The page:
Seaboard Foods failed to prevent workers from being exposed to repetitive motion injuries and did not record injuries that needed more than basic first aid at its plant in Guymon, Oklahoma, the U.S. Department of Labor’s Occupational Safety and Health Administration alleges.

OSHA, according to a press release, cited Seaboard Foods for one serious health violation for exposing workers to ergonomic hazards associated with repetitive motion and lifting. The citation follows a six-month OSHA inspection.

The company now faces $27,306 in proposed penalties. Additionally, OSHA issued ergonomic- and medical-related hazard alerts letters to the employer.

“Repetitive motion and overexertion can leave workers with chronic and life-changing medical conditions,” said OSHA Area Director Steven A. Kirby in Oklahoma City. “Employers who implement required workplace safety measures, track injuries and identify needed improvements can protect workers from suffering painful, debilitating injuries. We encourage workers to contact us to understand their rights and urge employers to learn how to prevent musculoskeletal disorders.”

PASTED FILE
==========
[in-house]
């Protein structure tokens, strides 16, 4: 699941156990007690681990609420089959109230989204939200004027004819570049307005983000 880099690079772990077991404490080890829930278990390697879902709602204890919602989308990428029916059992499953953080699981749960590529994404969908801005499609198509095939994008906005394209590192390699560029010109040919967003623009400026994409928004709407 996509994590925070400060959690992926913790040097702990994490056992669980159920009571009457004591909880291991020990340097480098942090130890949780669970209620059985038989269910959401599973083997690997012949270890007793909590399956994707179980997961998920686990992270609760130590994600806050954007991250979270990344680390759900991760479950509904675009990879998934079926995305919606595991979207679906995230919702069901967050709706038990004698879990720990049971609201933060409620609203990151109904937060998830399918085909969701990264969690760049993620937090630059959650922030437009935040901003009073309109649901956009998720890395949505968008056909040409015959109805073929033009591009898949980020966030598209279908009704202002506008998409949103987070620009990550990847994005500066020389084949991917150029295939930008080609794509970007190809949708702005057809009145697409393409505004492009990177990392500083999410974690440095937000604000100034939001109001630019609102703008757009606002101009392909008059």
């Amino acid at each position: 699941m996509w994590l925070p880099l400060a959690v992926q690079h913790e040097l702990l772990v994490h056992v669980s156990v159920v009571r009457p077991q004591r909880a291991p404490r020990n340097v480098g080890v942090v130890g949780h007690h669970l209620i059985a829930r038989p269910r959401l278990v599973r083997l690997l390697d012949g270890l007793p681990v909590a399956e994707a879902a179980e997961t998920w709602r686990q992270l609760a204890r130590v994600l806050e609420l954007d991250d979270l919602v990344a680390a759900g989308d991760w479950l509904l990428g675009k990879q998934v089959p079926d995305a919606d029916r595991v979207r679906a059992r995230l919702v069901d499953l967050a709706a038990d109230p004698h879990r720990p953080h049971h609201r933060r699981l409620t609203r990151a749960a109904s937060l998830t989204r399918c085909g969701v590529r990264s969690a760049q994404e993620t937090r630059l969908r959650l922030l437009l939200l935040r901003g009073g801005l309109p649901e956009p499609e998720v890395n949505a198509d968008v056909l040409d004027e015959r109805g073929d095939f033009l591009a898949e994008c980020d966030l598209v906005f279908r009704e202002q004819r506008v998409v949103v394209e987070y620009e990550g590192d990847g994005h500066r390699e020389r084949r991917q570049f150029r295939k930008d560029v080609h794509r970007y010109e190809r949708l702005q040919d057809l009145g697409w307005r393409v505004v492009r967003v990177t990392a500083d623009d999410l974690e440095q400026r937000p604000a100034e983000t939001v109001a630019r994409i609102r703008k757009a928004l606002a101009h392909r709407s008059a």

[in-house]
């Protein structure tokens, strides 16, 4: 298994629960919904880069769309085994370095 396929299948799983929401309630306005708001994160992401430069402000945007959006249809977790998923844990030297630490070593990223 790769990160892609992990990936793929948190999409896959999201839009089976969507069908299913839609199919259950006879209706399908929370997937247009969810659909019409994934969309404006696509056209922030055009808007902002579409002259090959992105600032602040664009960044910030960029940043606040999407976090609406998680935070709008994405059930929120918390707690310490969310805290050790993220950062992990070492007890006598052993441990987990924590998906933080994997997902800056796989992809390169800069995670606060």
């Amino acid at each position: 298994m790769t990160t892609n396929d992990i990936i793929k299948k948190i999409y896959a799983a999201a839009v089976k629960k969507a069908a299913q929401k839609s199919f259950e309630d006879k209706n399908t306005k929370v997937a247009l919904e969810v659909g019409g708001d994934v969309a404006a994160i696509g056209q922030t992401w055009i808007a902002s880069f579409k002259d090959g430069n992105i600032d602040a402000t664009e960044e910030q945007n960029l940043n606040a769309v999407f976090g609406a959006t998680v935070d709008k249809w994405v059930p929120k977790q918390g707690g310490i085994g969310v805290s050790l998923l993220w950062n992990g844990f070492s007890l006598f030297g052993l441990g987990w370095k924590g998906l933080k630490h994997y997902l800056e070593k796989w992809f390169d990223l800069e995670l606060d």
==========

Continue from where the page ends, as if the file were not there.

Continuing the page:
Work-related musculoskeletal disorders are among the most frequently reported causes of lost or restricted work time. In 2019, the Bureau of Labor Statistics reported these disorders accounted for nearly one-third of all worker injury and illness cases.


Based in Shawnee Mission, Kansas, Seaboard Foods and its supporting operations are the nation’s second largest pig producer and fourth largest pork processor. It is also a 50% owner of Butterball, the nation’s largest turkey producer.

Seaboard Foods has 15 business days from receipt of citations and penalties to comply, request an informal conference with OSHA’s area director, or contest the findings before the independent Occupational Safety and Health Review Commission.

In November, Seaboard’s Guymon plant was one of nine pork plants in the United States that were permitted to operate at higher line speeds, as part of a yearlong trial.

Guymon is located in the Oklahoma panhandle.